|County’s property value goes up|
|September 10, 2015 Jerry Purvis|
Over the past year, Scotts Bluff County’s total valuation went up by 5.5 percent, or about $141 million.
According to County Assessor Amy Ramos, the county-wide valuation was $2.5 billion in 2014. The 5.5 percent raise in 2015 brings the total to $2.7 billion. Ag land accounts for a big portion of the increase. New construction also helped boost the total, as did percentage increases on existing property to stay within state compliance regulations.
“Oil and gas didn’t do as well this year,” Ramos said. “It didn’t go down, but it didn’t go up either. But centrally assessed property was kind to us this year.”
Centrally assessed property runs over county and state lines. That includes utilities such as the railroads, electrical and cell phone companies.
“It’s still real estate and personal property, but it’s assessed by the state,” she said. “They set the value in Lincoln and the money is allocated back to the counties. A good portion of this year’s extra valuation came from central assessment.”
Ramos explained that increases in valuation don’t necessarily mean an automatic hike in property tax bills. “If your valuation increases, your taxes should decrease if the taxing entities don’t raise their tax asking,” she said. “If those entities don’t ask for more than last year, your levy should stay the same or go down because of the increased valuation and your property taxes should go down.”
Some of the many taxing entities in the county include schools and their bond issues, Tax Increment Financing for economic development projects, the county ag society, airport authority, Western Nebraska Community College, cemetery districts, fire districts and others.
She said that by statute, all taxing entities must have the county’s valuation numbers by Aug. 20. Those boards must then hold budget hearings and submit their tax asking to the county clerk in September.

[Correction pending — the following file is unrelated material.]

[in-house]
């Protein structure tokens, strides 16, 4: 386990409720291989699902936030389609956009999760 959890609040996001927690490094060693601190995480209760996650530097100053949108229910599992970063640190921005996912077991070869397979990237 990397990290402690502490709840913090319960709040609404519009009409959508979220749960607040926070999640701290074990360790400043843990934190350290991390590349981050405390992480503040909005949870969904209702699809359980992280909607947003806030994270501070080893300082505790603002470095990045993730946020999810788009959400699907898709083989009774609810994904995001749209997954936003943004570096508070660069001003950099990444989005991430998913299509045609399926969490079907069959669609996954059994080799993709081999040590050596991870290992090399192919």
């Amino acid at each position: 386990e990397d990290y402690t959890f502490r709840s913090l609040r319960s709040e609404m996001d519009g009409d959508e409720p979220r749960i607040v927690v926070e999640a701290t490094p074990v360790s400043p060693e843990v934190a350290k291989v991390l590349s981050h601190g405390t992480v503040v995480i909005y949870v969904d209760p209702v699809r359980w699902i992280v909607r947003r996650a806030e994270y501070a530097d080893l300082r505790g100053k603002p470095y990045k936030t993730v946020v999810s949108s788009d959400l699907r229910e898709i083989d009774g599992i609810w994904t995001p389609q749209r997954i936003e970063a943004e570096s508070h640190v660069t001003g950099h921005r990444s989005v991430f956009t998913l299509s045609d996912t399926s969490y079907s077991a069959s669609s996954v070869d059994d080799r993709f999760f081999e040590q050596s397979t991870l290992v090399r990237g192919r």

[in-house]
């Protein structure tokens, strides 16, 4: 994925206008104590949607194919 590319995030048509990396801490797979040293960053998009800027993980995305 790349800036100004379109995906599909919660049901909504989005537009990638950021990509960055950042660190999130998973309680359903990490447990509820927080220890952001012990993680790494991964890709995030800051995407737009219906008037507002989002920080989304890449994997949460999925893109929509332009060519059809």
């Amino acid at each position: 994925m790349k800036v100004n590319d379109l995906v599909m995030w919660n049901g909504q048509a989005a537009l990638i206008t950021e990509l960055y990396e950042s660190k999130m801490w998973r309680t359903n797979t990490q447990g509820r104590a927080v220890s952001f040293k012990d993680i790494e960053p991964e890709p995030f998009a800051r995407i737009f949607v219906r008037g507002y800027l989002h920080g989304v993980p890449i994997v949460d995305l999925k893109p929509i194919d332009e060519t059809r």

Nebraska Gov. Pete Rickets is currently developing ideas on how to lower property taxes in preparation for the 2016 legislative session.
Ramos said before there can be real property tax relief, the Legislature must decide how the state is going to fund the schools. “Schools are the number one consumer of property taxes. For Gering, it’s about 65 percent. That includes the school, the college and the ESU (Educational Service Unit 13).”
One proposal under consideration by the state is lowering the valuation on ag land from 75 percent of market value to 65 percent.
“A lot of the assessors in the Panhandle don’t think that’s a good idea,” Ramos said. “A lower ag land valuation will just shift the taxes to residential and commercial property. For people in small, rural communities where all they have is ag land, the taxing entities will have to raise their levies to make up for the value that didn’t come in.”
Ramos said the state needs to do something to bring in new revenue. In the 1970s, Wyoming was in the same levy situation as Nebraska is now, before the coal fields opened up and brought in a new revenue source.
“If we find some way to fund the schools, we won’t be hurting anymore,” she said. “The school funding formula is complicated and a lot of it is geared toward giving more help to the larger schools in Omaha and Lincoln. Smaller, rural schools don’t benefit as much.”